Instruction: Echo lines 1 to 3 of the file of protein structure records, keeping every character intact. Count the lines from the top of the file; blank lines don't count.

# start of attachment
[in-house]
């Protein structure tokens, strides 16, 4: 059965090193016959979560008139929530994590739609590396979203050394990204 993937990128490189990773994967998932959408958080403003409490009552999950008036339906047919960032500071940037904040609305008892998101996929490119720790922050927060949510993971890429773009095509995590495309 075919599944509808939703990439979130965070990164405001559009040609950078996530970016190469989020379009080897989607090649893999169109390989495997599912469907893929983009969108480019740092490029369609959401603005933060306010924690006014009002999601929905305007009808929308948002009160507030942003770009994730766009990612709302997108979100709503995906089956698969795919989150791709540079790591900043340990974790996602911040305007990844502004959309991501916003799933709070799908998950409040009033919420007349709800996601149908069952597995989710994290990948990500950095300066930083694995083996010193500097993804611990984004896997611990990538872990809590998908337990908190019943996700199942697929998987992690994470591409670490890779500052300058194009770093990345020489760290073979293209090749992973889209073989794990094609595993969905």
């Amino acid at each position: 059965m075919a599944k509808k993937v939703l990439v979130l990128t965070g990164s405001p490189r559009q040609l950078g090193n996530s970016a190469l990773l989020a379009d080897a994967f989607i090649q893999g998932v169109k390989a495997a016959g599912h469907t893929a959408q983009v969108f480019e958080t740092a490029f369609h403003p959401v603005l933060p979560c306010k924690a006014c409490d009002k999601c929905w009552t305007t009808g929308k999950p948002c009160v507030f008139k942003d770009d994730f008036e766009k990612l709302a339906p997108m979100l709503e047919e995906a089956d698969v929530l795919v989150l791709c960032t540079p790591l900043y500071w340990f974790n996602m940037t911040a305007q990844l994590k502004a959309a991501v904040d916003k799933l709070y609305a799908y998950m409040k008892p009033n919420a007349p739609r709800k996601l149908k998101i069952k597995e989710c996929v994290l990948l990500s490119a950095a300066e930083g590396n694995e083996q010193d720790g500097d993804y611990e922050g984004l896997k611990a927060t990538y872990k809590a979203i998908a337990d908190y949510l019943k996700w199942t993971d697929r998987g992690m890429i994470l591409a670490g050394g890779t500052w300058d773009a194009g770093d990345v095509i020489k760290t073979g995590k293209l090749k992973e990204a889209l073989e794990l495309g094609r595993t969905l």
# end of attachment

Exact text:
[in-house]
């Protein structure tokens, strides 16, 4: 059965090193016959979560008139929530994590739609590396979203050394990204 993937990128490189990773994967998932959408958080403003409490009552999950008036339906047919960032500071940037904040609305008892998101996929490119720790922050927060949510993971890429773009095509995590495309 075919599944509808939703990439979130965070990164405001559009040609950078996530970016190469989020379009080897989607090649893999169109390989495997599912469907893929983009969108480019740092490029369609959401603005933060306010924690006014009002999601929905305007009808929308948002009160507030942003770009994730766009990612709302997108979100709503995906089956698969795919989150791709540079790591900043340990974790996602911040305007990844502004959309991501916003799933709070799908998950409040009033919420007349709800996601149908069952597995989710994290990948990500950095300066930083694995083996010193500097993804611990984004896997611990990538872990809590998908337990908190019943996700199942697929998987992690994470591409670490890779500052300058194009770093990345020489760290073979293209090749992973889209073989794990094609595993969905």
């Amino acid at each position: 059965m075919a599944k509808k993937v939703l990439v979130l990128t965070g990164s405001p490189r559009q040609l950078g090193n996530s970016a190469l990773l989020a379009d080897a994967f989607i090649q893999g998932v169109k390989a495997a016959g599912h469907t893929a959408q983009v969108f480019e958080t740092a490029f369609h403003p959401v603005l933060p979560c306010k924690a006014c409490d009002k999601c929905w009552t305007t009808g929308k999950p948002c009160v507030f008139k942003d770009d994730f008036e766009k990612l709302a339906p997108m979100l709503e047919e995906a089956d698969v929530l795919v989150l791709c960032t540079p790591l900043y500071w340990f974790n996602m940037t911040a305007q990844l994590k502004a959309a991501v904040d916003k799933l709070y609305a799908y998950m409040k008892p009033n919420a007349p739609r709800k996601l149908k998101i069952k597995e989710c996929v994290l990948l990500s490119a950095a300066e930083g590396n694995e083996q010193d720790g500097d993804y611990e922050g984004l896997k611990a927060t990538y872990k809590a979203i998908a337990d908190y949510l019943k996700w199942t993971d697929r998987g992690m890429i994470l591409a670490g050394g890779t500052w300058d773009a194009g770093d990345v095509i020489k760290t073979g995590k293209l090749k992973e990204a889209l073989e794990l495309g094609r595993t969905l």